In his remarks, Director Rodriguez indicated that the final omnibus rule modifying the HIPAA Privacy, Security and Enforcement Rules is “very close.” Director Rodriguez reiterated that the modifications will include extending HIPAA liability to business associates, but emphasized that business associates should not wait for the final rule to be enacted to focus on compliance. This is particularly true, according to Director Rodriguez, in light of the ability of state Attorneys General to enforce the Health Information Technology for Economic and Clinical Health Act (the “HITECH” Act), as evidenced by Minnesota Attorney General Lori Swanson’s recent lawsuitagainst Accretive Health, a business associate that suffered a security breach compromising patient data. Director Rodriguez stated that he would not be surprised if other state Attorneys General began enforcing the HITECH Act in the business associate context.
In the case of the Unitied States vs. Jones, Supreme Court has held that a warrant is required prior to the use of GPS tracking. Writing for the majority, Justice Antonin Scalia wrote, "We hold that the government’s installation of a G.P.S. device on a target’s vehicle, and its use of that device to monitor the vehicle’s movements, constitutes a ‘search,’ ”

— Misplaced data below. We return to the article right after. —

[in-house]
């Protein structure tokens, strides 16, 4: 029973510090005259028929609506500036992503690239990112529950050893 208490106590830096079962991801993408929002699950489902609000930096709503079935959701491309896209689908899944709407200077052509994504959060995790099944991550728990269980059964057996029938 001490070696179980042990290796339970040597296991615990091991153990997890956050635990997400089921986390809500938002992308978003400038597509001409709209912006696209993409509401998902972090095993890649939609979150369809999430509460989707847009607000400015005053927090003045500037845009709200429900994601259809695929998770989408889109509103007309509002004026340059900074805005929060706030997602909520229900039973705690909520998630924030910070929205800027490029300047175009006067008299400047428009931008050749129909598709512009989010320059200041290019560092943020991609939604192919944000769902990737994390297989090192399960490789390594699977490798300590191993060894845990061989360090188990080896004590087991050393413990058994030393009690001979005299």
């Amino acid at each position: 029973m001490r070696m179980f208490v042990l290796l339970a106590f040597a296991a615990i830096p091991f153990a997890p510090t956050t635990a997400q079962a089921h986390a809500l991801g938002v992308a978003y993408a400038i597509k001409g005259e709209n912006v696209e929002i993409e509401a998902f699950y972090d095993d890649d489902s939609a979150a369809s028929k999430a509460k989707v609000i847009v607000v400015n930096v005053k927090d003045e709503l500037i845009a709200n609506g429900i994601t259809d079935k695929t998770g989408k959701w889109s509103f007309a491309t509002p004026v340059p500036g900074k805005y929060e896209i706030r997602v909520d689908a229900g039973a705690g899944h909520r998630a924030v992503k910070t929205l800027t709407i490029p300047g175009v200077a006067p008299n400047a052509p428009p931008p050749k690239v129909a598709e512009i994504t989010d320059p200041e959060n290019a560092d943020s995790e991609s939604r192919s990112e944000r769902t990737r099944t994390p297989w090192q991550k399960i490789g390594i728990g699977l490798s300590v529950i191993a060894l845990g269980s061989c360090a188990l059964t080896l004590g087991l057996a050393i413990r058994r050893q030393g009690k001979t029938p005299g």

This should be required reading for anyone using Facebook. I recommend that everyone take some time to read though this very informative guide.
Big news coming out of California today as the Court of Appeals struck down a law requiring every adult arrested on a felony charge to submit a DNA sample.
In the People v. Mark Buza, the court held that the Forensic Identification Data Base and Data Bank Act of 1998 ("DNA Act") violated the Fourth Amendment right to be free from unreasonable searches and seizures.
“What the DNA Act authorizes is the warrantless and suspicionless search of individuals, before a judicial determination of probable cause to believe they have committed a crime, for evidence of crime unrelated to that for which they have been arrested[.]”
The court rejected an argument by the attorney general that the DNA Act was an effective crime-solving tool.
While California is not the only state to have a statute like this on the books, it is certainly one of the first to hold that the DNA collection violates an individual's right to privacy. Despite this ruling, those arrested for federal crimes must still submit a DNA sample. See EFF on US v. Pool.
Source: People v. Mark Buza